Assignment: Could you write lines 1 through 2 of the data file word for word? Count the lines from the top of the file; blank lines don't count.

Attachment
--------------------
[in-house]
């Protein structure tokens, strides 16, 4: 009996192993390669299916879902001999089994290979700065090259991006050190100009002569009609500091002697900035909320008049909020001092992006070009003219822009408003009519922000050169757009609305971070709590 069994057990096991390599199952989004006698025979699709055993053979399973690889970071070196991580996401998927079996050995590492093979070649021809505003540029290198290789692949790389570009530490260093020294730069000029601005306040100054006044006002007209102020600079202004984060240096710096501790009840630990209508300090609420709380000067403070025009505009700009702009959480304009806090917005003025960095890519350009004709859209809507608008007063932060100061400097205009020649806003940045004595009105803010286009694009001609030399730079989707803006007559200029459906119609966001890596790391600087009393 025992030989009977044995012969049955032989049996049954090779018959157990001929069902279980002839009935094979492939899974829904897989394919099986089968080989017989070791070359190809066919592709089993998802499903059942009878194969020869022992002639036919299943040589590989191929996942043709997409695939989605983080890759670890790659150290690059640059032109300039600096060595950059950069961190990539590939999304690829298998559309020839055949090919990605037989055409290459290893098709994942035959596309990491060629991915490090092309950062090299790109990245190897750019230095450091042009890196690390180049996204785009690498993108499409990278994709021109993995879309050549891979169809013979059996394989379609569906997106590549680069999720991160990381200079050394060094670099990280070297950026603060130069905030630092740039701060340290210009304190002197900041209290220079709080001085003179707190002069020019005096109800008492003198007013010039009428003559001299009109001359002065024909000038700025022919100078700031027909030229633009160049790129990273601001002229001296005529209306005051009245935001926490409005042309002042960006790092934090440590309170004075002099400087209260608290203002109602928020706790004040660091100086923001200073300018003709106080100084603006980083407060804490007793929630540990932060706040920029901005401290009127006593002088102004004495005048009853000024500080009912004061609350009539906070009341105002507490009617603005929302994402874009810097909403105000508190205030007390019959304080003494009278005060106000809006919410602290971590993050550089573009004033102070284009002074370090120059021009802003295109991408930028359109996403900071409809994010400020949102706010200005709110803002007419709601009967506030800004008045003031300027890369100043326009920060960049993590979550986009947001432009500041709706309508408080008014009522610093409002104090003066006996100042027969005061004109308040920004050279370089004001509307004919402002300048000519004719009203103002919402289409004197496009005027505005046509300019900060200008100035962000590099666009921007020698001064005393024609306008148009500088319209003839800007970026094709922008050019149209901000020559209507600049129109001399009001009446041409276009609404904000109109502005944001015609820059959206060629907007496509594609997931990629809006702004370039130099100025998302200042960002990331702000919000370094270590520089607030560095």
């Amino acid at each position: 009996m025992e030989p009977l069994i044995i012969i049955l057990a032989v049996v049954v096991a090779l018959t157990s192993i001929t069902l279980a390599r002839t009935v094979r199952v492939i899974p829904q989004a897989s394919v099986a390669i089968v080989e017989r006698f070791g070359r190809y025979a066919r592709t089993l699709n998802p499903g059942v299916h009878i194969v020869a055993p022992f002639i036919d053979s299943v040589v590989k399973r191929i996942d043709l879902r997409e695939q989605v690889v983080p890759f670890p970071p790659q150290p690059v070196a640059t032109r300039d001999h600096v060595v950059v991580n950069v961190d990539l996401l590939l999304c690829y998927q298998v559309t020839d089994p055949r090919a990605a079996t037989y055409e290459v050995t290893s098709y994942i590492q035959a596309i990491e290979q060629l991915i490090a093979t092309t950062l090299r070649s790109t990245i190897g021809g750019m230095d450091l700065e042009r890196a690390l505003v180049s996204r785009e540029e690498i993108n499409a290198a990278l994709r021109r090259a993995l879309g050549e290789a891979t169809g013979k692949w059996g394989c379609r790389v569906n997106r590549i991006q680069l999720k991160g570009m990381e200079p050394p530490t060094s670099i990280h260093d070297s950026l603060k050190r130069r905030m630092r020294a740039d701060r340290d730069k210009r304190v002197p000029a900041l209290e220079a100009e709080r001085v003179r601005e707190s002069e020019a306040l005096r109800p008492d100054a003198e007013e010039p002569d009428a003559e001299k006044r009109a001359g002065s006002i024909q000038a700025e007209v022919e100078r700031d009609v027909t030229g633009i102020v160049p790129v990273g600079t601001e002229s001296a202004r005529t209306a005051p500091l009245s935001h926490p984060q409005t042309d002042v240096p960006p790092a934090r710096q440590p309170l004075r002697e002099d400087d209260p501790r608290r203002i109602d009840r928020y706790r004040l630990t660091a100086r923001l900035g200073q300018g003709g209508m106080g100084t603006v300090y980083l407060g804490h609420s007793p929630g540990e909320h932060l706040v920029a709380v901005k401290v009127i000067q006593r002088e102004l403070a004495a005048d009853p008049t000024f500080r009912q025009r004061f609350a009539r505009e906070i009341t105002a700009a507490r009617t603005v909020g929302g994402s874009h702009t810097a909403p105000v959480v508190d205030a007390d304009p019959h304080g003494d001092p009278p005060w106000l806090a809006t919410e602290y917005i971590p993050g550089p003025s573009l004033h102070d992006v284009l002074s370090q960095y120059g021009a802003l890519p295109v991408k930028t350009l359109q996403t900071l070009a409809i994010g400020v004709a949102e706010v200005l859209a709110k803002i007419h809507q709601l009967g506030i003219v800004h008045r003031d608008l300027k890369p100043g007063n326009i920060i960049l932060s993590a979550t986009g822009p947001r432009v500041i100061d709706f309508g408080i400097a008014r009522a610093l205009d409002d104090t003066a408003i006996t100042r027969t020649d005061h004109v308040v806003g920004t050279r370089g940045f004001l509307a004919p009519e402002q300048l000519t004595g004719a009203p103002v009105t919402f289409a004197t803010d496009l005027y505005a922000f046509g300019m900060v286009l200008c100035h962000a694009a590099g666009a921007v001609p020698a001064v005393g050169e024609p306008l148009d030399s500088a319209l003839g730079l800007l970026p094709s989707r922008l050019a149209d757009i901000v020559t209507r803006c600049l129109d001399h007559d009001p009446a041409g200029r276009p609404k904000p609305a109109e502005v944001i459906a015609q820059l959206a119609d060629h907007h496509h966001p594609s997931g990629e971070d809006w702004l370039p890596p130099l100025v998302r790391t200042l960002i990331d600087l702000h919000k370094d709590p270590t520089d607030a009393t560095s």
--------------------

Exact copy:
[in-house]
């Protein structure tokens, strides 16, 4: 009996192993390669299916879902001999089994290979700065090259991006050190100009002569009609500091002697900035909320008049909020001092992006070009003219822009408003009519922000050169757009609305971070709590 069994057990096991390599199952989004006698025979699709055993053979399973690889970071070196991580996401998927079996050995590492093979070649021809505003540029290198290789692949790389570009530490260093020294730069000029601005306040100054006044006002007209102020600079202004984060240096710096501790009840630990209508300090609420709380000067403070025009505009700009702009959480304009806090917005003025960095890519350009004709859209809507608008007063932060100061400097205009020649806003940045004595009105803010286009694009001609030399730079989707803006007559200029459906119609966001890596790391600087009393 025992030989009977044995012969049955032989049996049954090779018959157990001929069902279980002839009935094979492939899974829904897989394919099986089968080989017989070791070359190809066919592709089993998802499903059942009878194969020869022992002639036919299943040589590989191929996942043709997409695939989605983080890759670890790659150290690059640059032109300039600096060595950059950069961190990539590939999304690829298998559309020839055949090919990605037989055409290459290893098709994942035959596309990491060629991915490090092309950062090299790109990245190897750019230095450091042009890196690390180049996204785009690498993108499409990278994709021109993995879309050549891979169809013979059996394989379609569906997106590549680069999720991160990381200079050394060094670099990280070297950026603060130069905030630092740039701060340290210009304190002197900041209290220079709080001085003179707190002069020019005096109800008492003198007013010039009428003559001299009109001359002065024909000038700025022919100078700031027909030229633009160049790129990273601001002229001296005529209306005051009245935001926490409005042309002042960006790092934090440590309170004075002099400087209260608290203002109602928020706790004040660091100086923001200073300018003709106080100084603006980083407060804490007793929630540990932060706040920029901005401290009127006593002088102004004495005048009853000024500080009912004061609350009539906070009341105002507490009617603005929302994402874009810097909403105000508190205030007390019959304080003494009278005060106000809006919410602290971590993050550089573009004033102070284009002074370090120059021009802003295109991408930028359109996403900071409809994010400020949102706010200005709110803002007419709601009967506030800004008045003031300027890369100043326009920060960049993590979550986009947001432009500041709706309508408080008014009522610093409002104090003066006996100042027969005061004109308040920004050279370089004001509307004919402002300048000519004719009203103002919402289409004197496009005027505005046509300019900060200008100035962000590099666009921007020698001064005393024609306008148009500088319209003839800007970026094709922008050019149209901000020559209507600049129109001399009001009446041409276009609404904000109109502005944001015609820059959206060629907007496509594609997931990629809006702004370039130099100025998302200042960002990331702000919000370094270590520089607030560095």